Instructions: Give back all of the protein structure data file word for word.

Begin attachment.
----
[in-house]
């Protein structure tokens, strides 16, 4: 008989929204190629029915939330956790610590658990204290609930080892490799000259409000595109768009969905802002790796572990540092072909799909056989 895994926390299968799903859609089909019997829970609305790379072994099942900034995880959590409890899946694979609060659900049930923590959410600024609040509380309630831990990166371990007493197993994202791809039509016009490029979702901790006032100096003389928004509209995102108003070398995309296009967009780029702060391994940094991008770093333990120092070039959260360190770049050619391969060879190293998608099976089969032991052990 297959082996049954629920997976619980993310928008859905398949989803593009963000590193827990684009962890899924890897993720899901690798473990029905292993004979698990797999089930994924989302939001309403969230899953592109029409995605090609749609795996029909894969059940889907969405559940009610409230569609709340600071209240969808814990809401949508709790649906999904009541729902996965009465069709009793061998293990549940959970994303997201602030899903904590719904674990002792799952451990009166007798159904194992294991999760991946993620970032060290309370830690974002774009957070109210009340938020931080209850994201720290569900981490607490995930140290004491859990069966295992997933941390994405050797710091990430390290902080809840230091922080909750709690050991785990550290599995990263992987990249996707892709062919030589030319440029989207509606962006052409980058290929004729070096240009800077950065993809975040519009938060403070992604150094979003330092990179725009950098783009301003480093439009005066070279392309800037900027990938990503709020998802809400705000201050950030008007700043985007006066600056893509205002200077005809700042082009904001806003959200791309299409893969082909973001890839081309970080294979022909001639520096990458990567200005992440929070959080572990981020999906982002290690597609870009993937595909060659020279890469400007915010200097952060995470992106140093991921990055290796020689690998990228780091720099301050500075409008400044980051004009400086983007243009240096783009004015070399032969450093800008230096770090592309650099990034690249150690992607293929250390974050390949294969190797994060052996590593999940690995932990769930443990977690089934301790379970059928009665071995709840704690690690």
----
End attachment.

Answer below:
[in-house]
């Protein structure tokens, strides 16, 4: 008989929204190629029915939330956790610590658990204290609930080892490799000259409000595109768009969905802002790796572990540092072909799909056989 895994926390299968799903859609089909019997829970609305790379072994099942900034995880959590409890899946694979609060659900049930923590959410600024609040509380309630831990990166371990007493197993994202791809039509016009490029979702901790006032100096003389928004509209995102108003070398995309296009967009780029702060391994940094991008770093333990120092070039959260360190770049050619391969060879190293998608099976089969032991052990 297959082996049954629920997976619980993310928008859905398949989803593009963000590193827990684009962890899924890897993720899901690798473990029905292993004979698990797999089930994924989302939001309403969230899953592109029409995605090609749609795996029909894969059940889907969405559940009610409230569609709340600071209240969808814990809401949508709790649906999904009541729902996965009465069709009793061998293990549940959970994303997201602030899903904590719904674990002792799952451990009166007798159904194992294991999760991946993620970032060290309370830690974002774009957070109210009340938020931080209850994201720290569900981490607490995930140290004491859990069966295992997933941390994405050797710091990430390290902080809840230091922080909750709690050991785990550290599995990263992987990249996707892709062919030589030319440029989207509606962006052409980058290929004729070096240009800077950065993809975040519009938060403070992604150094979003330092990179725009950098783009301003480093439009005066070279392309800037900027990938990503709020998802809400705000201050950030008007700043985007006066600056893509205002200077005809700042082009904001806003959200791309299409893969082909973001890839081309970080294979022909001639520096990458990567200005992440929070959080572990981020999906982002290690597609870009993937595909060659020279890469400007915010200097952060995470992106140093991921990055290796020689690998990228780091720099301050500075409008400044980051004009400086983007243009240096783009004015070399032969450093800008230096770090592309650099990034690249150690992607293929250390974050390949294969190797994060052996590593999940690995932990769930443990977690089934301790379970059928009665071995709840704690690690």